Dean Jeff Gibeling and Associate Dean Lenora Timm spoke briefly on both the institutional support and limitations at the University of California Davis. They showed interest in hearing about the specific issues that particularly affect student parents, and how the University could develop policies to address the student/family balance. Both Dean Gibeling and Associate Dean Timm are speaking later this week on effort the University is making to improve academic and financial support for expecting graduate students. Their support for the event seemed to resonate well with both the students and faculty present and clearly demonstrated their commitment to opening up dialogue between student parents and the administration.

When the floor was opened up to graduate students, various students shared their experience as student parents, and common theme amongst them was how to deal with feelings of isolation and guilt. Many students expressed that they often felt like outsiders in an academic setting and didn't quite know how to cope with it. I could tell by the look on many of their faces that they really appreciated not just the panel and stories they heard from faculty members experiences, but also that they appreciated being around other student parents who understood their struggles.

I walked away from the panel feeling as though "yes it is possible for me to succeed graduate school with my family and with my sanity!" While they didn't always paint a rosy picture of, say the tenure track process for parents in academia, the panelist did give sound advice for student parents and those of us who hope to be faculty parents. A few pointers were:
  1. Be selfish with your time
  2. Do not worry about being the "perfect parent" or the "perfect researcher" all the time. It's o.k. to be a good parent or a good researcher. 
  3. Time is the most limited resource we all have, use it wisely, and spend it with your family when you can.
  4. There is no "best" time to have children. Have them when you want/and or can have them.
  5. When you are work (school), be at work. When you are home, be at home.
  6. Do not be afraid to take or seek help. This can be for your classes and for your home life. 
  7. If your institution does not have a centralized information point for all parenting related needs, go and find that information for yourself.
I came across a great article on issues student parents face, and how one university addresses them! Check it out!
or student-parents, it’s hardly child’s play

Also be on the lookout (later this week) for a podcast posting on how the University of California, Davis meets the needs of student parents and what student parents want from the University of California, Davis

These last two semesters I have been "working" from home more than I have gone into the office. While I do admit having the ability to work from home is a luxury that many people do not have, it does have it's set backs. The major setback is coming up with A PLAN FOR PRODUCTIVITY. Through my trials and tribulations I've come up with a blueprint of sorts, and I'm happy to share it with you all. :)

As I've mentioned before in my blogs the first step to completion of the dissertation is setting a schedule. In my opinion, and it is just that, having a flexible schedule works the best for student parents, especially if you have children who are not ready for school and/or do not attend daycare. For those parents that have a flexible schedule and who follow the lead of their childs schedule, you will find that you tend to work in short spurts of time-usually when the children are sleep or managing to play alone. You may also find that your work more at night, when everyone is sleeping, than during the day! This may seem ok or even ideal, but if you are home with the family during the day as well, you may find your energy drained during the day. This can create a cycle of non-productivity and frustration. For those who have school aged children, a set daily schedule may be of more benefit. You will be able to work for longer periods of time without distraction.  Personally, I've found that working from home with a newborn can be difficult-VERY DIFFICULT, but it is doable. I find that for the most part, I work sporadically during the day and more at night when dinner is done and the little one is sleep.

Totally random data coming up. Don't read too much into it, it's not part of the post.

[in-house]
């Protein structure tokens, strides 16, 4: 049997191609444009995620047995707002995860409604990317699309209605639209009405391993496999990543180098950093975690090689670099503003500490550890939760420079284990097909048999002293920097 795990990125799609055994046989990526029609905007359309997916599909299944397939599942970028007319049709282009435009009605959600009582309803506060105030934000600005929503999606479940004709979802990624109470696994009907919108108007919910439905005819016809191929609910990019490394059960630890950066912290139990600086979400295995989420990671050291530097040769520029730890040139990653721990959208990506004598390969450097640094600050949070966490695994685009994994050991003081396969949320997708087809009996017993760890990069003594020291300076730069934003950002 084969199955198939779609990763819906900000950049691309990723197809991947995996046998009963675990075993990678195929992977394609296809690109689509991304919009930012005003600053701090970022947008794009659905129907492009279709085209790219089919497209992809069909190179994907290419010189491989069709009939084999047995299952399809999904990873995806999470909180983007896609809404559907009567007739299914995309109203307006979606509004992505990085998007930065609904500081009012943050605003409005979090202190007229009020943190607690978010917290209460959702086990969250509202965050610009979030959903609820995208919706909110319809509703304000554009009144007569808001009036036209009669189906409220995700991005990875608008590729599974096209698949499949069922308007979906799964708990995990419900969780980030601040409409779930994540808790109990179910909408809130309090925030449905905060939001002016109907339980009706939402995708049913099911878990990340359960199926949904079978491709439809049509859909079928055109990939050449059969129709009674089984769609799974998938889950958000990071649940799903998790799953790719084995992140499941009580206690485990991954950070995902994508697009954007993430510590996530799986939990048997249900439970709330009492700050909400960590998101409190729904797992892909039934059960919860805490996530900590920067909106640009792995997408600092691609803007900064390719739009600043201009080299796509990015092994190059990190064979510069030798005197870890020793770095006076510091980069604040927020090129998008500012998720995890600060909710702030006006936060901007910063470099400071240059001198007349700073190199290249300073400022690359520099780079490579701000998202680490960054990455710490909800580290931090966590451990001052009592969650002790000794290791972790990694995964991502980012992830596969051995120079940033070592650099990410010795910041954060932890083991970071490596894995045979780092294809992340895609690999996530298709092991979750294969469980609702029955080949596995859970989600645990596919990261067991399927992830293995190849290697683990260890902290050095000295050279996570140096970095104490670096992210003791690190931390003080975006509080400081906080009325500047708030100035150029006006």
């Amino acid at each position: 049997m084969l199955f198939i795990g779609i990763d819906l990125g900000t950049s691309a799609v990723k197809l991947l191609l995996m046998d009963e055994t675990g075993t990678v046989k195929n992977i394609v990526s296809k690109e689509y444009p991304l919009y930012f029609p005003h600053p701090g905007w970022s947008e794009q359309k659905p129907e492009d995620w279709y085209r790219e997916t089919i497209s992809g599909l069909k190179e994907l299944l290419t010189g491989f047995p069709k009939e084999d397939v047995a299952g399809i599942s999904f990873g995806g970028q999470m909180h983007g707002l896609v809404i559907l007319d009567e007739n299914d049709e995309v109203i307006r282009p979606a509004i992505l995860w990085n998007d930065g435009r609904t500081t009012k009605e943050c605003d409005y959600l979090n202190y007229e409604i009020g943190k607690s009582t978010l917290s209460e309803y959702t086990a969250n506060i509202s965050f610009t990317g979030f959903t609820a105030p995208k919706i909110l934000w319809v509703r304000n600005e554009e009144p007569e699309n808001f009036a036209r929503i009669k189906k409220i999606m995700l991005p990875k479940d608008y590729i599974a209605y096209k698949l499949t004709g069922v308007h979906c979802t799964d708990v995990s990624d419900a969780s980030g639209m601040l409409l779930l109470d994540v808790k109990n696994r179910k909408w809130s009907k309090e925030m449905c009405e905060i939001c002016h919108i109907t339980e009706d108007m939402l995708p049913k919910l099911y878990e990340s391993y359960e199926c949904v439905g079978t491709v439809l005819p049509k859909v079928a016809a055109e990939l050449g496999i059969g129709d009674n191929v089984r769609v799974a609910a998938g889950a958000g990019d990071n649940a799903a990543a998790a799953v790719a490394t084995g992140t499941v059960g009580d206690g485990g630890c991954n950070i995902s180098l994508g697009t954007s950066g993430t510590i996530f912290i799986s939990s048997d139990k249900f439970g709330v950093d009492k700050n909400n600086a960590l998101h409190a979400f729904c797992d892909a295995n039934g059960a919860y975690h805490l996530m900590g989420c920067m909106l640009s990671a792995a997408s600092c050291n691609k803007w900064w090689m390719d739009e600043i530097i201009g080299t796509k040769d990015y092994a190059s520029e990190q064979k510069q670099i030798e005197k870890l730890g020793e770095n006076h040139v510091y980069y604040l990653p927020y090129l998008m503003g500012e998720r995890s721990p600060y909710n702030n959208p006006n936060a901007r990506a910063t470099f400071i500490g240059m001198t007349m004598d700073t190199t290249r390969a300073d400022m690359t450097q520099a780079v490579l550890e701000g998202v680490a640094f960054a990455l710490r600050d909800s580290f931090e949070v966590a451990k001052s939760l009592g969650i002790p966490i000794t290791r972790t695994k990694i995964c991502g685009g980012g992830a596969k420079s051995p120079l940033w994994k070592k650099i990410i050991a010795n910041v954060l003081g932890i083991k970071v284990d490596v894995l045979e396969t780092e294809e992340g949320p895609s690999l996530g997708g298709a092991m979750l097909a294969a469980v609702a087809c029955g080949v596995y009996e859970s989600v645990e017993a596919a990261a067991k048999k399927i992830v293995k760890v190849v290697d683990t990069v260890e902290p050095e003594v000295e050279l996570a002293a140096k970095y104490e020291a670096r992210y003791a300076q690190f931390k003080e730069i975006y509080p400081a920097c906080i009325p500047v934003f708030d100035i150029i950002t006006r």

If you are going to work from home, I think it is important to have a designated "office" space where you can work and "close" the door from time to time. When thinking about having a work space at home keep in mind it is just a "space" and can be anywhere-a spare room, the dining room table, the living room sofa or even your bedroom, but it needs to be YOUR space. It needs a space where you can think, write and get the job done. I use the guest room as my office space and it functions the same as an office away from home would-If I am in the office at home I am only available for emergencies, or feeding the baby. Now I will admit that this rule is sometimes broken from time to time, but the separate office space in the house does afford me the ability to "work" at home (with the door closed) and still be there with the kids when I need to be

Once your are done working for the day-leave your work in the "office" and enjoy your time with your family. I cannot stress this point enough. The one pitfall of working from home is that your "work" is always with you, and sometimes you can spend much more time than you anticipated working, after all a half hour here and there really do add up. This can cut into the time you spend with your family and actually make working from home less productivity.

In the end you have to find what works best for your family and your writing/working schedule. Again I cannot stress the importance of being flexible. As I've learned-what works once may not work twice, and things change daily when dealing with graduate school and raising a family.

  1. Create a realistic schedule that works for you and your family
  2. Find a work/office space at home that allows for personal space and time if needed
Good Luck
Thephdmom :)
I know it's been a while-but alas duty called and I had to answer! My entire family has been sick for the past two weeks! There is some crazy stomach virus going around and it seems to have the entire town (Northampton) by the ears. The Gods must favor me because I have yet to catch it, and I've been quite productive while taking care of the family :)

More in few :)